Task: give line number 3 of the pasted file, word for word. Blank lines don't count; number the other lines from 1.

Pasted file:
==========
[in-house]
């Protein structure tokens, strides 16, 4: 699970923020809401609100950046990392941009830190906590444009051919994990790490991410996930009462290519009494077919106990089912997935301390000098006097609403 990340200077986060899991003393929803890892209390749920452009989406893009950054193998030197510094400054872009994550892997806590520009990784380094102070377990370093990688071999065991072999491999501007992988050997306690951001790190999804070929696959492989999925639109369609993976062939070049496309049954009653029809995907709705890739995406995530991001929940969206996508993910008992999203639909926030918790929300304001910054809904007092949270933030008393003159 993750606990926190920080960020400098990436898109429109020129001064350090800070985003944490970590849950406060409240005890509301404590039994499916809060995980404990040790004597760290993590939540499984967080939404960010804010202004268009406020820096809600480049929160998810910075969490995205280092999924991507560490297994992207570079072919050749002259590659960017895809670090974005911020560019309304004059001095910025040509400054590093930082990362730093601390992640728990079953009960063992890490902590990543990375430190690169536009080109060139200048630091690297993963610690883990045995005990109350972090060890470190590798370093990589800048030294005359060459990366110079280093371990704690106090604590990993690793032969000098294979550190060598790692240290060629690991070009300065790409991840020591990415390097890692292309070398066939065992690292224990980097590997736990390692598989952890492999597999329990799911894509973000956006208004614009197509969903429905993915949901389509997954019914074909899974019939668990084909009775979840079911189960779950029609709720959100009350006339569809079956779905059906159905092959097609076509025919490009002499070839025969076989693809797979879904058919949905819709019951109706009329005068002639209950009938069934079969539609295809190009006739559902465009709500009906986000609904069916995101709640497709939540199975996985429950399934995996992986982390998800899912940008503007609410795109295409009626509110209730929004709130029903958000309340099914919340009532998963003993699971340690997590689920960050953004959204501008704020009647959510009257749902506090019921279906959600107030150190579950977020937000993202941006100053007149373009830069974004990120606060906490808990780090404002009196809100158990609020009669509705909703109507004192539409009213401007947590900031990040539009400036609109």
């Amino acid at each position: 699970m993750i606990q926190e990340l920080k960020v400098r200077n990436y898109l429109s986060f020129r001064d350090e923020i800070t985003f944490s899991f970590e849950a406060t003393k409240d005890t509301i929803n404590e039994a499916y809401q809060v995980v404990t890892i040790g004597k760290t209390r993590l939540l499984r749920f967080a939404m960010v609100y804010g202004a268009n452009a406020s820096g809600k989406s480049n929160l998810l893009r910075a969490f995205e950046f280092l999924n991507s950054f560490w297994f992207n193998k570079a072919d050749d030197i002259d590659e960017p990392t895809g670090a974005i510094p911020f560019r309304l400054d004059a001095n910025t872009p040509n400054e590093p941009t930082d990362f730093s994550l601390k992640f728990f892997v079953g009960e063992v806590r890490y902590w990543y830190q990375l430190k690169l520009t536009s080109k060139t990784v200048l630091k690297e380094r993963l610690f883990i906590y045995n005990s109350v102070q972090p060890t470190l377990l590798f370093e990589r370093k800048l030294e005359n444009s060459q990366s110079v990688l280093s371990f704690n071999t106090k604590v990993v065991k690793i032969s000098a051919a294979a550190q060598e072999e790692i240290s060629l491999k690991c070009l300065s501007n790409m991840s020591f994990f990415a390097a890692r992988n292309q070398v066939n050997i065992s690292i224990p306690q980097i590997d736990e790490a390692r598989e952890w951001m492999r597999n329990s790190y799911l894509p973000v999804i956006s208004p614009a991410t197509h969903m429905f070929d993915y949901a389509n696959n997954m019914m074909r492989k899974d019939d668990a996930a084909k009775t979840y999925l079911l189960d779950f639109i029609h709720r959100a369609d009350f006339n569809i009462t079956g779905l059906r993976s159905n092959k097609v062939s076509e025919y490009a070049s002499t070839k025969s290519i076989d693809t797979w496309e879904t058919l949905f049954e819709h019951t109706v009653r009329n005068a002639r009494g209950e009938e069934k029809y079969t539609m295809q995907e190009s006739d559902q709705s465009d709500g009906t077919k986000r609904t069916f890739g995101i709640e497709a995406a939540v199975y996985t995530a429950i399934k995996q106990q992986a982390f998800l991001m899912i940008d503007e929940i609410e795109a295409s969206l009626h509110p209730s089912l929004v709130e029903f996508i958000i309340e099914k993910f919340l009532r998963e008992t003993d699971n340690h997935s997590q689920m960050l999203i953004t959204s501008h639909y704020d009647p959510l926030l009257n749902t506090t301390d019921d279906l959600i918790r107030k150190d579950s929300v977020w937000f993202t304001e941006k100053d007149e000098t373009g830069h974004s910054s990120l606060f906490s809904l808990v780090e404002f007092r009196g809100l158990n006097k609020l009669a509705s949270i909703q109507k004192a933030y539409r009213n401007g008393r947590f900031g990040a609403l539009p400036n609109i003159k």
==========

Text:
């Amino acid at each position: 699970m993750i606990q926190e990340l920080k960020v400098r200077n990436y898109l429109s986060f020129r001064d350090e923020i800070t985003f944490s899991f970590e849950a406060t003393k409240d005890t509301i929803n404590e039994a499916y809401q809060v995980v404990t890892i040790g004597k760290t209390r993590l939540l499984r749920f967080a939404m960010v609100y804010g202004a268009n452009a406020s820096g809600k989406s480049n929160l998810l893009r910075a969490f995205e950046f280092l999924n991507s950054f560490w297994f992207n193998k570079a072919d050749d030197i002259d590659e960017p990392t895809g670090a974005i510094p911020f560019r309304l400054d004059a001095n910025t872009p040509n400054e590093p941009t930082d990362f730093s994550l601390k992640f728990f892997v079953g009960e063992v806590r890490y902590w990543y830190q990375l430190k690169l520009t536009s080109k060139t990784v200048l630091k690297e380094r993963l610690f883990i906590y045995n005990s109350v102070q972090p060890t470190l377990l590798f370093e990589r370093k800048l030294e005359n444009s060459q990366s110079v990688l280093s371990f704690n071999t106090k604590v990993v065991k690793i032969s000098a051919a294979a550190q060598e072999e790692i240290s060629l491999k690991c070009l300065s501007n790409m991840s020591f994990f990415a390097a890692r992988n292309q070398v066939n050997i065992s690292i224990p306690q980097i590997d736990e790490a390692r598989e952890w951001m492999r597999n329990s790190y799911l894509p973000v999804i956006s208004p614009a991410t197509h969903m429905f070929d993915y949901a389509n696959n997954m019914m074909r492989k899974d019939d668990a996930a084909k009775t979840y999925l079911l189960d779950f639109i029609h709720r959100a369609d009350f006339n569809i009462t079956g779905l059906r993976s159905n092959k097609v062939s076509e025919y490009a070049s002499t070839k025969s290519i076989d693809t797979w496309e879904t058919l949905f049954e819709h019951t109706v009653r009329n005068a002639r009494g209950e009938e069934k029809y079969t539609m295809q995907e190009s006739d559902q709705s465009d709500g009906t077919k986000r609904t069916f890739g995101i709640e497709a995406a939540v199975y996985t995530a429950i399934k995996q106990q992986a982390f998800l991001m899912i940008d503007e929940i609410e795109a295409s969206l009626h509110p209730s089912l929004v709130e029903f996508i958000i309340e099914k993910f919340l009532r998963e008992t003993d699971n340690h997935s997590q689920m960050l999203i953004t959204s501008h639909y704020d009647p959510l926030l009257n749902t506090t301390d019921d279906l959600i918790r107030k150190d579950s929300v977020w937000f993202t304001e941006k100053d007149e000098t373009g830069h974004s910054s990120l606060f906490s809904l808990v780090e404002f007092r009196g809100l158990n006097k609020l009669a509705s949270i909703q109507k004192a933030y539409r009213n401007g008393r947590f900031g990040a609403l539009p400036n609109i003159k």